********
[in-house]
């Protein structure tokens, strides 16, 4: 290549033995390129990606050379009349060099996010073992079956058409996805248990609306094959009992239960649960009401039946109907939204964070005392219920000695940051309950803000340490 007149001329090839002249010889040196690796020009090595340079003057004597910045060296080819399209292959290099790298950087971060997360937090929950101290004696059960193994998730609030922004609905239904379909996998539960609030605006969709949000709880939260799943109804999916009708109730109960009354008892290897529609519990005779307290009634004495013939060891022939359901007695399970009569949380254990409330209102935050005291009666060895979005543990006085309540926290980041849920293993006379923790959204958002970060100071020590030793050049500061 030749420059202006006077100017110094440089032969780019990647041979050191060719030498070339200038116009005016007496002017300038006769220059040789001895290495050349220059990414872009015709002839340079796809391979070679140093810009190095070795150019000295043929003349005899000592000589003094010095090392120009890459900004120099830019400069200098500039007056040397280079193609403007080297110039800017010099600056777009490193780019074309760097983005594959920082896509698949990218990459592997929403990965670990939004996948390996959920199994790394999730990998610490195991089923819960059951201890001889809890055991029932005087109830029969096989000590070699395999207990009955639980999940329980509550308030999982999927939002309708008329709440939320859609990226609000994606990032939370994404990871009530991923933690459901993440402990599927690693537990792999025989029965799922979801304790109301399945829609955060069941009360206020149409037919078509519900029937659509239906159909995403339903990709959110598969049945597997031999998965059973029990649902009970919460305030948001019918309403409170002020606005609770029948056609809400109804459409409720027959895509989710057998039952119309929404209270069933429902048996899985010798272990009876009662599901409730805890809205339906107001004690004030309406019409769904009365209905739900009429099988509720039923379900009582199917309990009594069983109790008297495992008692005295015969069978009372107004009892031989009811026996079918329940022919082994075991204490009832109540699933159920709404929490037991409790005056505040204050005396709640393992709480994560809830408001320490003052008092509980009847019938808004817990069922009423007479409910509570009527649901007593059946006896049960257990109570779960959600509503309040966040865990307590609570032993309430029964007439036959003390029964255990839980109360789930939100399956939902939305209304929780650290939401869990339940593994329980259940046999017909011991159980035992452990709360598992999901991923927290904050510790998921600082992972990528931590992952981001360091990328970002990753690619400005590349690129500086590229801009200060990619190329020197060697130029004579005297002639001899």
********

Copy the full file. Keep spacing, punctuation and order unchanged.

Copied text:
[in-house]
């Protein structure tokens, strides 16, 4: 290549033995390129990606050379009349060099996010073992079956058409996805248990609306094959009992239960649960009401039946109907939204964070005392219920000695940051309950803000340490 007149001329090839002249010889040196690796020009090595340079003057004597910045060296080819399209292959290099790298950087971060997360937090929950101290004696059960193994998730609030922004609905239904379909996998539960609030605006969709949000709880939260799943109804999916009708109730109960009354008892290897529609519990005779307290009634004495013939060891022939359901007695399970009569949380254990409330209102935050005291009666060895979005543990006085309540926290980041849920293993006379923790959204958002970060100071020590030793050049500061 030749420059202006006077100017110094440089032969780019990647041979050191060719030498070339200038116009005016007496002017300038006769220059040789001895290495050349220059990414872009015709002839340079796809391979070679140093810009190095070795150019000295043929003349005899000592000589003094010095090392120009890459900004120099830019400069200098500039007056040397280079193609403007080297110039800017010099600056777009490193780019074309760097983005594959920082896509698949990218990459592997929403990965670990939004996948390996959920199994790394999730990998610490195991089923819960059951201890001889809890055991029932005087109830029969096989000590070699395999207990009955639980999940329980509550308030999982999927939002309708008329709440939320859609990226609000994606990032939370994404990871009530991923933690459901993440402990599927690693537990792999025989029965799922979801304790109301399945829609955060069941009360206020149409037919078509519900029937659509239906159909995403339903990709959110598969049945597997031999998965059973029990649902009970919460305030948001019918309403409170002020606005609770029948056609809400109804459409409720027959895509989710057998039952119309929404209270069933429902048996899985010798272990009876009662599901409730805890809205339906107001004690004030309406019409769904009365209905739900009429099988509720039923379900009582199917309990009594069983109790008297495992008692005295015969069978009372107004009892031989009811026996079918329940022919082994075991204490009832109540699933159920709404929490037991409790005056505040204050005396709640393992709480994560809830408001320490003052008092509980009847019938808004817990069922009423007479409910509570009527649901007593059946006896049960257990109570779960959600509503309040966040865990307590609570032993309430029964007439036959003390029964255990839980109360789930939100399956939902939305209304929780650290939401869990339940593994329980259940046999017909011991159980035992452990709360598992999901991923927290904050510790998921600082992972990528931590992952981001360091990328970002990753690619400005590349690129500086590229801009200060990619190329020197060697130029004579005297002639001899």